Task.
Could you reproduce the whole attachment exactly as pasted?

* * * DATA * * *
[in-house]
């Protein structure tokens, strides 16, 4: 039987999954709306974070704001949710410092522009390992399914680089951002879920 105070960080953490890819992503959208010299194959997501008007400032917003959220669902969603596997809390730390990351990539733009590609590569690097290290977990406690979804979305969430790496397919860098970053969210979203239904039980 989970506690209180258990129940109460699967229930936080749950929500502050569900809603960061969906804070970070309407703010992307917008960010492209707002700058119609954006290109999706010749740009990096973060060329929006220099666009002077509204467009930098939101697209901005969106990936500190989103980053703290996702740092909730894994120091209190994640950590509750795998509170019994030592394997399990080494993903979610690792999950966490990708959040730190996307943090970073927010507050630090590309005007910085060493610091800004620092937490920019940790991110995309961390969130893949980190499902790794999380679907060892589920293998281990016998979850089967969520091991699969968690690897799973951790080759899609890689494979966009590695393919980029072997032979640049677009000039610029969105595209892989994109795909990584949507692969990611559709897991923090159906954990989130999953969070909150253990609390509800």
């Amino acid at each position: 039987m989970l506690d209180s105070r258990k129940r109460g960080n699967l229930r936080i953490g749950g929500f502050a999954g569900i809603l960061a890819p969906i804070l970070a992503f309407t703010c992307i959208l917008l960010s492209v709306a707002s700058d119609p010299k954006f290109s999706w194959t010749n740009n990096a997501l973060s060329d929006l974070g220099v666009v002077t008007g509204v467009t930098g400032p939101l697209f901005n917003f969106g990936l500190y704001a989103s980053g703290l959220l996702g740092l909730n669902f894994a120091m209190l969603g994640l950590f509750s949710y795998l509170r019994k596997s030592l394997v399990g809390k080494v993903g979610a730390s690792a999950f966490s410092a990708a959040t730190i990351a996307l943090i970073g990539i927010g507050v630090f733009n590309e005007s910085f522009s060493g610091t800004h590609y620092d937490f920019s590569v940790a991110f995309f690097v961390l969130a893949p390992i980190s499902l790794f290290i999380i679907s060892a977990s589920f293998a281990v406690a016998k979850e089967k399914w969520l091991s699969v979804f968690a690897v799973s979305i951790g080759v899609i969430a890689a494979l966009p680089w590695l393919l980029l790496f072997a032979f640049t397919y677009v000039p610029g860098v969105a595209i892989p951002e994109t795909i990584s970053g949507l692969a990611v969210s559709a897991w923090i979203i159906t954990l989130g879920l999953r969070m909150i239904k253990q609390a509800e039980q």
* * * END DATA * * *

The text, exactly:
[in-house]
């Protein structure tokens, strides 16, 4: 039987999954709306974070704001949710410092522009390992399914680089951002879920 105070960080953490890819992503959208010299194959997501008007400032917003959220669902969603596997809390730390990351990539733009590609590569690097290290977990406690979804979305969430790496397919860098970053969210979203239904039980 989970506690209180258990129940109460699967229930936080749950929500502050569900809603960061969906804070970070309407703010992307917008960010492209707002700058119609954006290109999706010749740009990096973060060329929006220099666009002077509204467009930098939101697209901005969106990936500190989103980053703290996702740092909730894994120091209190994640950590509750795998509170019994030592394997399990080494993903979610690792999950966490990708959040730190996307943090970073927010507050630090590309005007910085060493610091800004620092937490920019940790991110995309961390969130893949980190499902790794999380679907060892589920293998281990016998979850089967969520091991699969968690690897799973951790080759899609890689494979966009590695393919980029072997032979640049677009000039610029969105595209892989994109795909990584949507692969990611559709897991923090159906954990989130999953969070909150253990609390509800």
């Amino acid at each position: 039987m989970l506690d209180s105070r258990k129940r109460g960080n699967l229930r936080i953490g749950g929500f502050a999954g569900i809603l960061a890819p969906i804070l970070a992503f309407t703010c992307i959208l917008l960010s492209v709306a707002s700058d119609p010299k954006f290109s999706w194959t010749n740009n990096a997501l973060s060329d929006l974070g220099v666009v002077t008007g509204v467009t930098g400032p939101l697209f901005n917003f969106g990936l500190y704001a989103s980053g703290l959220l996702g740092l909730n669902f894994a120091m209190l969603g994640l950590f509750s949710y795998l509170r019994k596997s030592l394997v399990g809390k080494v993903g979610a730390s690792a999950f966490s410092a990708a959040t730190i990351a996307l943090i970073g990539i927010g507050v630090f733009n590309e005007s910085f522009s060493g610091t800004h590609y620092d937490f920019s590569v940790a991110f995309f690097v961390l969130a893949p390992i980190s499902l790794f290290i999380i679907s060892a977990s589920f293998a281990v406690a016998k979850e089967k399914w969520l091991s699969v979804f968690a690897v799973s979305i951790g080759v899609i969430a890689a494979l966009p680089w590695l393919l980029l790496f072997a032979f640049t397919y677009v000039p610029g860098v969105a595209i892989p951002e994109t795909i990584s970053g949507l692969a990611v969210s559709a897991w923090i979203i159906t954990l989130g879920l999953r969070m909150i239904k253990q609390a509800e039980q």